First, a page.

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March 25, 2010

Sex is in the title: now you're going to read this

Well, Calvino is finally getting interesting. I’m kind of upset that the only way he was able to get me interested in is book though was by throwing in a sex scene that seemed out of place. Now I’m not upset with myself, but Calvino. Let me explain.

I want to go into PR because I want to get the ideas that girls have to look and act a certain way to get attention out of every little girls head. What does that have to do with PR? We’re the ones that do all the marketing, all the attention grabbing, all of the little things that reel people in to buy products. I hate that people use sex and the female form as a tool to use for advertising and for attention grabbing tactics. A lot of people say that sex sells, but really sex just grabs your attention. (So do purple monkeys but I haven’t seen that tactic used yet.) It sickens me that we are in a cycle and that Calvino wrote this book around 1979 and used this (considered modern day) tactic.

In his book, If on a winter‘s night a traveler, Calvino enters a sex scene in the section Without fear of wind or vertigo. Not just any sex scene, but a threesome. Gross me out. But it’s not an obvious sex scene to someone like me who is falling asleep reading this book, where I had to go back and reread the details because I didn’t catch on the first time. Which I’m sure was Calvino’s point, was to grab attention, but why does it have to be in the form of sex?

The only part that I liked about this section of reading was a quote a little bit before that sex part where it says, “The truth is that we were all very young, too young for everything we were experiencing; I mean us men, because Irina had the precocity of women of her sort, even though she was the youngest of us three” (78).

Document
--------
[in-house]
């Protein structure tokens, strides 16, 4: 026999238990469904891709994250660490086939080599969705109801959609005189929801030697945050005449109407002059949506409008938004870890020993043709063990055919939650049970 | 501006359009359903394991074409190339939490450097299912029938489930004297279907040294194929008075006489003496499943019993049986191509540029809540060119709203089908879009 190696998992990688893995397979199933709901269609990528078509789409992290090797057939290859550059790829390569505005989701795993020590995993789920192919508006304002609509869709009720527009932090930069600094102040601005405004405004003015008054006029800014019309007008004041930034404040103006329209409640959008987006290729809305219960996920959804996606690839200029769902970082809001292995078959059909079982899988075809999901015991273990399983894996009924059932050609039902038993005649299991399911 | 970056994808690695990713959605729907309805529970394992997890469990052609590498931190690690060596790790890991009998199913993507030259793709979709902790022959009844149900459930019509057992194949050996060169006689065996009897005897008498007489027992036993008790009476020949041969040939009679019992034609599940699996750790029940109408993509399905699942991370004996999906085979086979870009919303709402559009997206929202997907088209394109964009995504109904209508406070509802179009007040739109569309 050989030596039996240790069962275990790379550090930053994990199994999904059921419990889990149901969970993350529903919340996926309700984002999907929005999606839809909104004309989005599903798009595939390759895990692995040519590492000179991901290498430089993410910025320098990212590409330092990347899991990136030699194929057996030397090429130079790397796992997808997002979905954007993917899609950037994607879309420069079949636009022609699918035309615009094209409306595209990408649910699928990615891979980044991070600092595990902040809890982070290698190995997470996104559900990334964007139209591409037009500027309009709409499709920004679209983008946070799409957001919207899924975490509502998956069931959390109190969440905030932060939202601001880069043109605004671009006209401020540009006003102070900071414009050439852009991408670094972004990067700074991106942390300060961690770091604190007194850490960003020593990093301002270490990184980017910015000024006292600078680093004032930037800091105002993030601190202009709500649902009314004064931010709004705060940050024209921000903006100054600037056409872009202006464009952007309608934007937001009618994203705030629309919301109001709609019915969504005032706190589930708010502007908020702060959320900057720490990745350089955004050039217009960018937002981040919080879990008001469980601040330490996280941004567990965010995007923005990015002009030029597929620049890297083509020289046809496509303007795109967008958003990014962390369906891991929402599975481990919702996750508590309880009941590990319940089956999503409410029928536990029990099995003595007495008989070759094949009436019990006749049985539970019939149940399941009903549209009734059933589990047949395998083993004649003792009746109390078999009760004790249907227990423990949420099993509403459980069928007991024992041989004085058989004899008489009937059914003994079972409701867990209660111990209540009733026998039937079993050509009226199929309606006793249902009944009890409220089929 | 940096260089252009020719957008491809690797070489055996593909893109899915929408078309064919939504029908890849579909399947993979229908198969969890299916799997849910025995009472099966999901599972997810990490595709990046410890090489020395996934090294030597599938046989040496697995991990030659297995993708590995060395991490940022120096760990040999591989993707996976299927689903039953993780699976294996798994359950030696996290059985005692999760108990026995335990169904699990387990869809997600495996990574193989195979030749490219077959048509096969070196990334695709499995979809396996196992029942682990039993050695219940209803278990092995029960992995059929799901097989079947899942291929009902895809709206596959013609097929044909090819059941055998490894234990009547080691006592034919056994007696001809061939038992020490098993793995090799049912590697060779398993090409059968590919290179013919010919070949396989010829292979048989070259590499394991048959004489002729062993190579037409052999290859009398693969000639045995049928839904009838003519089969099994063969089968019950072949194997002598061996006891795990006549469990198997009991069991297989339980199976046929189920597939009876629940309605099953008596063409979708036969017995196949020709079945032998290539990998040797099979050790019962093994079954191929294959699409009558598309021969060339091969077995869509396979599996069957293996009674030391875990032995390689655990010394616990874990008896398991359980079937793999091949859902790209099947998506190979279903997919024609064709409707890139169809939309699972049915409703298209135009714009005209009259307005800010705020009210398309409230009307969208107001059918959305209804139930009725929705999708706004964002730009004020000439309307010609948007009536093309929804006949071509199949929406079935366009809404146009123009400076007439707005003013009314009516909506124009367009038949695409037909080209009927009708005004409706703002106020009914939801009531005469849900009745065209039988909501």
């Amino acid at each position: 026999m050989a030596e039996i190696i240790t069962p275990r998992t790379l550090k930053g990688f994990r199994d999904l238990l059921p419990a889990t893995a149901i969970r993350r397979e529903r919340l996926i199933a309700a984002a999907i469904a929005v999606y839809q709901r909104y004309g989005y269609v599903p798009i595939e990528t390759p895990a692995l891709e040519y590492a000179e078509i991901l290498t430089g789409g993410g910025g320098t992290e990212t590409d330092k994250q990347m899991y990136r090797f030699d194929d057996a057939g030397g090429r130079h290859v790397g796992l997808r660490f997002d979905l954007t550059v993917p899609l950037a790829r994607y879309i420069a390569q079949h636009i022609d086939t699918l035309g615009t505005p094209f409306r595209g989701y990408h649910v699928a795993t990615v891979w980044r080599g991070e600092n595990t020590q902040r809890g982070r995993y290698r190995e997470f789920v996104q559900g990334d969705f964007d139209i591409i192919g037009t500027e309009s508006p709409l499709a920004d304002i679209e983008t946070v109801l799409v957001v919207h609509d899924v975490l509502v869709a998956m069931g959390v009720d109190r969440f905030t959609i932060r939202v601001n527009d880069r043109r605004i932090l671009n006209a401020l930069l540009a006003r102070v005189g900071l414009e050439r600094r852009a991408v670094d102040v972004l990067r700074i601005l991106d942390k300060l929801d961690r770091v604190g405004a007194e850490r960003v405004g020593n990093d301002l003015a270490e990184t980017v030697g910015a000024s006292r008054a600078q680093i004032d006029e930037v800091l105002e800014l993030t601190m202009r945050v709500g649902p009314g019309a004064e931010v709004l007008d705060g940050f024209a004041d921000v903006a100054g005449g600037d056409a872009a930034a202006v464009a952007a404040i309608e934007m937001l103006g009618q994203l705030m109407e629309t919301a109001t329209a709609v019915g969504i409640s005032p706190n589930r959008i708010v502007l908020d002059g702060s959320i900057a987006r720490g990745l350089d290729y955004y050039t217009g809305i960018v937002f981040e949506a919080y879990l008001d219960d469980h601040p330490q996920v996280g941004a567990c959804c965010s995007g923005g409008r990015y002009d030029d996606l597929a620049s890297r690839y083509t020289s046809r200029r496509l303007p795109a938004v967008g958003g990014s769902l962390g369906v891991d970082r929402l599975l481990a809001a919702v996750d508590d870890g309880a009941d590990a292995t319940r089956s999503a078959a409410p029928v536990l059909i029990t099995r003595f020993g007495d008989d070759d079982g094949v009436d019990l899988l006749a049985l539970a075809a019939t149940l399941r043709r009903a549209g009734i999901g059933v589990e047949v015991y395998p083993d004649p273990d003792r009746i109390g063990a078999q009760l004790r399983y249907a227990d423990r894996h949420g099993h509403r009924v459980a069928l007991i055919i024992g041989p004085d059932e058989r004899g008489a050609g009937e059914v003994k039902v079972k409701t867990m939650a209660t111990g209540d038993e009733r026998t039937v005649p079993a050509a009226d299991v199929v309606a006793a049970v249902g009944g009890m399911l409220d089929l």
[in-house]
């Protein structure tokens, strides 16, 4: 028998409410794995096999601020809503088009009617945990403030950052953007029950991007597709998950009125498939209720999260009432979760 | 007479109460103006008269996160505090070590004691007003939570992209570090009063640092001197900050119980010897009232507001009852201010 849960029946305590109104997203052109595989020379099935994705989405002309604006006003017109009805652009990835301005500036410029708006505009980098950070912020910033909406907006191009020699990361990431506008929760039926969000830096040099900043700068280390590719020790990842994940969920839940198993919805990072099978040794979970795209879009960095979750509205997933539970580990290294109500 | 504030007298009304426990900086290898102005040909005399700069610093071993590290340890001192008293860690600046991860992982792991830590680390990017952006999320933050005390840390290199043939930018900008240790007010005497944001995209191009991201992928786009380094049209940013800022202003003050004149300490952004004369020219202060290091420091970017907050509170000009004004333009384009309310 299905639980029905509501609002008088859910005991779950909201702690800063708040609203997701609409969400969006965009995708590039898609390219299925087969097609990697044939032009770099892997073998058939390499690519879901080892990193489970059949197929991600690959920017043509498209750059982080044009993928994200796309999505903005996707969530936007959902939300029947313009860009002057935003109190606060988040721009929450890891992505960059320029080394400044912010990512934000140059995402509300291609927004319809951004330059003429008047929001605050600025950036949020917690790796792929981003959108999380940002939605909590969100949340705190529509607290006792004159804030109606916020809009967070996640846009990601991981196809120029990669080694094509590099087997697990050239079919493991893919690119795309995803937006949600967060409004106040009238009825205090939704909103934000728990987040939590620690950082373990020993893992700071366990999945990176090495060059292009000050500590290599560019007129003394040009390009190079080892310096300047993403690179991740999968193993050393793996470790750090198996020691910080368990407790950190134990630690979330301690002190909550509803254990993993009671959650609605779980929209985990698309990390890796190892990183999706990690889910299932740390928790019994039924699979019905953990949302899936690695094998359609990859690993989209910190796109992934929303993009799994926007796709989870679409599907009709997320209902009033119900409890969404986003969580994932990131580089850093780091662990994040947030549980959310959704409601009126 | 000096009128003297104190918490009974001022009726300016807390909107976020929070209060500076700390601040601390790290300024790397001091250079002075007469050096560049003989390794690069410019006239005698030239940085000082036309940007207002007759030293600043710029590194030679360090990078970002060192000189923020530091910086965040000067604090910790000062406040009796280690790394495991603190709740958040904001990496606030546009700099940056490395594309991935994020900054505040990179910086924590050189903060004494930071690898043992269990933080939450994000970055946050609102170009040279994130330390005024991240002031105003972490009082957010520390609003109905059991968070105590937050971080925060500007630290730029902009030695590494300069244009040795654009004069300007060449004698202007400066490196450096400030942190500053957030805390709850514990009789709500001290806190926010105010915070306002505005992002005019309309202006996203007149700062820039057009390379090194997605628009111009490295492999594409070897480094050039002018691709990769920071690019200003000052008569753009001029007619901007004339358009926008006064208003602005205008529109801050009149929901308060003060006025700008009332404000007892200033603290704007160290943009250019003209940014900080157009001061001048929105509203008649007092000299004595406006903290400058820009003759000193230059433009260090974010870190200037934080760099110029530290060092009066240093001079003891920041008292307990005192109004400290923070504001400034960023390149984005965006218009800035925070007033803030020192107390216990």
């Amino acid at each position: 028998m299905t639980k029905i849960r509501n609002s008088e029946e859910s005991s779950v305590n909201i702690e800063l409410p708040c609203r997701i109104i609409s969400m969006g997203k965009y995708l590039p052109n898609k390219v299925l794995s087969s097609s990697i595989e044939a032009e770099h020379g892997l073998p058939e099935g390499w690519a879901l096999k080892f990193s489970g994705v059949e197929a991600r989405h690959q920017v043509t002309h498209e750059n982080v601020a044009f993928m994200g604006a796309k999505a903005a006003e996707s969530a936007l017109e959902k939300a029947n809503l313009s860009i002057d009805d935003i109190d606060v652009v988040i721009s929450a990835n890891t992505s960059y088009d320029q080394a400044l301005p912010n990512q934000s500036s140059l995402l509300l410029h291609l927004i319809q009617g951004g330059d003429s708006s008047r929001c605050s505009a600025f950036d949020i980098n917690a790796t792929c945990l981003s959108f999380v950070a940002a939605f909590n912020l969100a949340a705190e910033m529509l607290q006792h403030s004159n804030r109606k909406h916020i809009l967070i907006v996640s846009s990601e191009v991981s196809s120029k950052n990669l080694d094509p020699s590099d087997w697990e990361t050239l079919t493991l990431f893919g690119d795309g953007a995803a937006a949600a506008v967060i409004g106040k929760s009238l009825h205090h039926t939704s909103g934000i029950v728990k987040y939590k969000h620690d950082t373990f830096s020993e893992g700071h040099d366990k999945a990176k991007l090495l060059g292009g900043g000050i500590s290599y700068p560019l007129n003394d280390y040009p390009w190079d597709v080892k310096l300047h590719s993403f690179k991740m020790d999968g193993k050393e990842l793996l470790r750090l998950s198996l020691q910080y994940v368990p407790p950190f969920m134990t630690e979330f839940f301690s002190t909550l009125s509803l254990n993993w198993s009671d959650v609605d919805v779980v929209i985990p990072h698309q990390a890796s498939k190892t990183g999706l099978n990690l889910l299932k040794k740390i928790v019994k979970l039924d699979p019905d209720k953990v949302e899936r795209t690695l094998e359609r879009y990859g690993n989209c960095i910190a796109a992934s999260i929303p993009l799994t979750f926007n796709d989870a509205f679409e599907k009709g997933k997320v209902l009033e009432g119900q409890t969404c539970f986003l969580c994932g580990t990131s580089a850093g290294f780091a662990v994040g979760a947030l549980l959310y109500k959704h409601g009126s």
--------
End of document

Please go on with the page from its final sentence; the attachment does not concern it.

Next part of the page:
Precocity, to be advanced beyond one’s age. Girls today are already so precocious, stop putting sex in their lives and making them miss out on what little childhood they have left.


Where do you see evidence that the characters in this scene are children? The quote you provided mentions "men" and "women"-- not children. Youth is relative to your current age, so if the narrator is looking back a few decades in time, he can still say he was too young, when he may have been an adult during this sequence.

All three of them seem to be government operatives of one sort or another -- military or spy, and there is no reference to obeying parents or being grounded or anything else that suggests we are talking about teens.

Since Calvino's text is dumb, and can't talk back and answer your questions, let me turn your question back to you. Why do *you* think Calvino include a sex scene? If it was to get our attention, why was the scene so brief that you almost missed it?

Think back to what Foster wrote in "How to Read Literature Like a Professor."

Dr. Jerz, in this blog I am not directly commenting on the age of the characters, just the subject matter in general.

I don't like that through out this book; Calvino has not been able to really get me thinking until the sex scene. Which I feel he used as a tactic to make his readers stop and re-read or stop and think, which he finally made me do with his book.

In this blog though, I am commenting on the use of sex to grab attention (like Calvino does) and how I think that is wrong. Despite the actual age of the characters, they could be 90 for all I care, I am just commenting on the fact that a sexually based interaction is used to make readers take notice and I feel like that tactic is lame and shows a lack of creativity in any art form.

Simply because I mention that I do not like the images little girls get from society on how they are supposed to act and what they are expected to do, does not mean that I am holding the same case with this entry, just mentioning that the over used tactic that I hate, is one that Calvino uses to make a point in this book, which shows me a lack a creativity and another reason to not admire this work.

Could this sequence be satire?

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